Thursday, June 5, 2014


It feels good to be validated, you know? It feels good to feel like we matter, like we’re a part of something important. I felt that way back in undergrad when I first watched Patrik-Ian Polk’s “Noah’s Arc”. There were people who sort of looked like me, and sort of used the same language I did on this television show that I could sort of identify with- so I ran with it. I praised it and had viewing parties with my roommate in our tiny kitchen in our apartment in southern Connecticut. As time went on and I grew wiser, I realized that this wasn’t my story or a story that was realistic; it was a fantasy or an abstract interpretation of who we are. This brings us here: developing a more nuanced black gay narrative in the space and grand scheme of conventional media and amplifying the voices of those who are telling and crafting this narrative.

In a conversation I had with a friend, he spoke to me about how black gay men who are in positions to create and distribute our narrative to a wider audience for acceptance aren’t doing their due diligence to our community. He posited that we who have platforms, and the people who listen, should push to be premier examples of black gay men and not the trite, hyper-sexed, vapid, monsters that seems to be our M.O. in mainstream media. I immediately thought back to the words my Oklahoma-bred grandmother gave me when I was a teenager; “Just cuz we skinfolk ain’t mean we kinfolk.”

At times folks in marginalized communities (such as the black LGBT community) look for those who will represent us on a national stage in hopes to evoke change in the community. Rarely do we think in our haste and thirst just how damaging that could potentially be. A prime example of this was when Don Lemon announced that he was gay. A bunch of black gays fired up their keyboards and wrote at length of how this was monumental for us, and thanked him for doing so. Interestingly enough, a few months later, Don Lemon has become the polar opposite of what those people (who I lovingly call WordPress Warriors) hoped and wanted him to be: socially irresponsible and out-of-touch with not only blacks, but us black gays too. And it’s not just Lemon, it’s a whole list of people who we feel like we’re supposed to look to for that beacon of hope that just don’t seem to want anything to do with us or have no connection (read: any fucking clue) to who we truly are.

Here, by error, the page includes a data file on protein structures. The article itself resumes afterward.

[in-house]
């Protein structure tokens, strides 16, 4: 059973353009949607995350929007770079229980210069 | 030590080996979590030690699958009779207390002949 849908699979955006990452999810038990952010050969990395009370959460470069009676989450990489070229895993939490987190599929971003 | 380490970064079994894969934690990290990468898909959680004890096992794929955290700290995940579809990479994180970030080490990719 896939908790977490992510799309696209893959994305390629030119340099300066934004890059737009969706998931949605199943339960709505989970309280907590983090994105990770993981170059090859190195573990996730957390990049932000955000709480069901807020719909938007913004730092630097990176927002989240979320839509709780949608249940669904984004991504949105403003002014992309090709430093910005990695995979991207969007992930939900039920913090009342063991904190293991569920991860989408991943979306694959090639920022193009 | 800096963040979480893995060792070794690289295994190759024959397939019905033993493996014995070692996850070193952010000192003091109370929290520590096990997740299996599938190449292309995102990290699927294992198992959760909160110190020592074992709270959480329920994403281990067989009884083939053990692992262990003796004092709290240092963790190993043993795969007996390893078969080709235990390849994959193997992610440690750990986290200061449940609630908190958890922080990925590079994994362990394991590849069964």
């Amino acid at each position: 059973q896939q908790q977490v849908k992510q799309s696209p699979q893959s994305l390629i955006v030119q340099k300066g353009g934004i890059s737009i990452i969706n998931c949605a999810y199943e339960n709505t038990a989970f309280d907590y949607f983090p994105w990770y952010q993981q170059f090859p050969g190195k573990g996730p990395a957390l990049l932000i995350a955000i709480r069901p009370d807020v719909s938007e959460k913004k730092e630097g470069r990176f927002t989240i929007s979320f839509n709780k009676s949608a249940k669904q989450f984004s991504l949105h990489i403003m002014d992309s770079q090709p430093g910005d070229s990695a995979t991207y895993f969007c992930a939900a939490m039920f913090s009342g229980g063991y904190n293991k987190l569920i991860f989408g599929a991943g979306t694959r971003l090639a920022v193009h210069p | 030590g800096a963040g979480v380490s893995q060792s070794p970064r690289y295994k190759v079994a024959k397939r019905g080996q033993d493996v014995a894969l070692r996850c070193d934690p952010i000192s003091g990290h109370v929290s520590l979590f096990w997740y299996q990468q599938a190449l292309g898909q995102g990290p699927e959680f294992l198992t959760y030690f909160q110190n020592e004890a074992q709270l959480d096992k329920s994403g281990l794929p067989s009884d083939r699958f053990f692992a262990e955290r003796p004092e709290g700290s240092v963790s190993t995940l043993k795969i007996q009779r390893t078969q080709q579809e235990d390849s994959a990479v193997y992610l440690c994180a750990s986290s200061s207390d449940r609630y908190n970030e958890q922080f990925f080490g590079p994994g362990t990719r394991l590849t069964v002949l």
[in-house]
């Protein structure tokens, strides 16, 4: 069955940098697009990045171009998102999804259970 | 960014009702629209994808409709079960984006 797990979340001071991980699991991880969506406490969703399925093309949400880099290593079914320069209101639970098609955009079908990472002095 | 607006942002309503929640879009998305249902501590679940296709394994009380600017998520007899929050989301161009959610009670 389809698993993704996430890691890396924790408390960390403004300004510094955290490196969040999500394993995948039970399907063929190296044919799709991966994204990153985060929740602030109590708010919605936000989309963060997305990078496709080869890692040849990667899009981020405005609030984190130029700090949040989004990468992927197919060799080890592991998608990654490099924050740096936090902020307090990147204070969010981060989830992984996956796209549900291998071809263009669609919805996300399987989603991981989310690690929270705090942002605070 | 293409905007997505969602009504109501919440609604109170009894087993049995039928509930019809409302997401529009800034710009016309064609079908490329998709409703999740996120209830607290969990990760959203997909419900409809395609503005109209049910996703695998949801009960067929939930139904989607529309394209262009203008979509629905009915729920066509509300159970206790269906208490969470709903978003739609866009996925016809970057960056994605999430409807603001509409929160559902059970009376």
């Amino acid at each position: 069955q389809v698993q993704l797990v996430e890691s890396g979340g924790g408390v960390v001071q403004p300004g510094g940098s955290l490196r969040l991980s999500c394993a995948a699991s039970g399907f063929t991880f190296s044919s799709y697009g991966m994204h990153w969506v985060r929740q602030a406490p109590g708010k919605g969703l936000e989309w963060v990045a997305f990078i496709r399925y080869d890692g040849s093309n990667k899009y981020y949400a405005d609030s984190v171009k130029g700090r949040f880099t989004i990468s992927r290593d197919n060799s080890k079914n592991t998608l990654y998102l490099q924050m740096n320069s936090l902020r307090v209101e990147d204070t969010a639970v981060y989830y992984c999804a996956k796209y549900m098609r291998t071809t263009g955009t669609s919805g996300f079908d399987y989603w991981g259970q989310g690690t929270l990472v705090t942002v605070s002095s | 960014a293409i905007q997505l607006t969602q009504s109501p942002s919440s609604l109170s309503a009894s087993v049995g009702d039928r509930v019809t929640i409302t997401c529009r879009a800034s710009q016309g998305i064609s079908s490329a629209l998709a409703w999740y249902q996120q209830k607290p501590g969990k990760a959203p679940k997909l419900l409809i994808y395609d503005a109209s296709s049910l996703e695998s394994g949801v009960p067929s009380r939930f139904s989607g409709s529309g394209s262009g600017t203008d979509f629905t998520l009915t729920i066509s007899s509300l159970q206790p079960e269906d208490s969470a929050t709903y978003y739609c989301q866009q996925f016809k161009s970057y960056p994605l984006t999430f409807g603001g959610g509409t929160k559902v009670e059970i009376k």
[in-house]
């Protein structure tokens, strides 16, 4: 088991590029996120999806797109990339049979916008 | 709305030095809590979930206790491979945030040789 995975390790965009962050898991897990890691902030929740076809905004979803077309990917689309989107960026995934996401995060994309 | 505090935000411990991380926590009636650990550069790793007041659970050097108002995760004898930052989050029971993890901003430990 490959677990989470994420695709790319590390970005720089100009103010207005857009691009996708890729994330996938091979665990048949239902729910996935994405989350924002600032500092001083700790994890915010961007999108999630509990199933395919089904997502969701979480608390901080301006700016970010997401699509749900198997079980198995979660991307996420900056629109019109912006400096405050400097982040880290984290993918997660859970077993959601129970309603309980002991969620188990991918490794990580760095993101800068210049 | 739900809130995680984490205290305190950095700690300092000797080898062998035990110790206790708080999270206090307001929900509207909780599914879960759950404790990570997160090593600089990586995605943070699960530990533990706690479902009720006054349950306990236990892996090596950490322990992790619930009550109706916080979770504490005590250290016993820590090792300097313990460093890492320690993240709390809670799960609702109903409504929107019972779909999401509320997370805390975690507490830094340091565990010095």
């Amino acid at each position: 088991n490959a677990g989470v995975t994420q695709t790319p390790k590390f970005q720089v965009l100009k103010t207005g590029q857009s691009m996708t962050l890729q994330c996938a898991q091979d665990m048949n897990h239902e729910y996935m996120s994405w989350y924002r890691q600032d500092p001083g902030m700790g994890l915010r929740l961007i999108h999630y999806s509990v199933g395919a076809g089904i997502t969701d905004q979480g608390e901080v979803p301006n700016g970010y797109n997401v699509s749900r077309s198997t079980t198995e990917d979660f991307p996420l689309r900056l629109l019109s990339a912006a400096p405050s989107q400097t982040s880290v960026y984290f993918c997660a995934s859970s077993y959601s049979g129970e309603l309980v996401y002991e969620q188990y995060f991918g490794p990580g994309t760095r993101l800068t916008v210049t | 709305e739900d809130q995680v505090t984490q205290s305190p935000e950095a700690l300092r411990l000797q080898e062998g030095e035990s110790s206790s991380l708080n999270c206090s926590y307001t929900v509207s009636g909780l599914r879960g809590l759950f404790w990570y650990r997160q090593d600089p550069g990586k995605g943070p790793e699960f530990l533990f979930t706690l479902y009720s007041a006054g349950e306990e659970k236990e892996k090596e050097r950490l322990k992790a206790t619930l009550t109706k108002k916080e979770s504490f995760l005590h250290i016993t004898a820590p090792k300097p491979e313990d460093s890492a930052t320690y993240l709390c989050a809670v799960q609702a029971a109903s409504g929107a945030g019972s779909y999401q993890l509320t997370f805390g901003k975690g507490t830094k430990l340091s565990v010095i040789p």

Are these the people we want to tell our stories? Could they even tell our stories if they tried?

Narrative is important. Narrative is our story, our historical record, our progression, our hurt, and our resilience. It’s what’s necessary to change attitudes for a better tomorrow. I’m simply not sure that those who are prominent fixtures in black gay media are able to create the proper narrative to facilitate change. And, to their credit, it’s not up to them to do it. It’s a lesson for us to tell the stories we want to be told, and to paraphrase Gandhi, be the change we wish to see.

Writer Alex Hardy, a dear friend of mine, wrote over at about how black gay men are portrayed as hurt individuals that have to rise above adversity through the usual things people assume from us like HIV/AIDS, intolerant parents, etc. He called for black gay creatives to focus on making content out of that lens, because we’ve beaten that dead horse already. As painful as it is to compare us to our mainstream counterparts (read: white people), why can’t we have a black gay sitcom that doesn’t just focus on the hyper-sexuality, HIV/AIDS, or a scene from a vogue battle? Where is our black gay or lesbian Olivia Pope, “Friends” or even “Seinfeld”?

For us to portray the accurate narrative that will change and bring about the respect, tolerance, and acceptance that we’re all longing for is to create us as normal ass people. Simply because that’s who we are: real people, and not caricatures of what people assume we are. From the banalities of our everyday life to the common issues of career, love, and friendship that transcends categorization/otherization of our stories, our narrative needs to be developed and cultivated by all of us who are in tune with what’s really going on. Instead of us waiting for others, we need to be creating for ourselves.



  1. In Australia gay aboriginal men have a very difficult time. They certainly need a lot of love and understanding by the community at large and by the white gay community especially.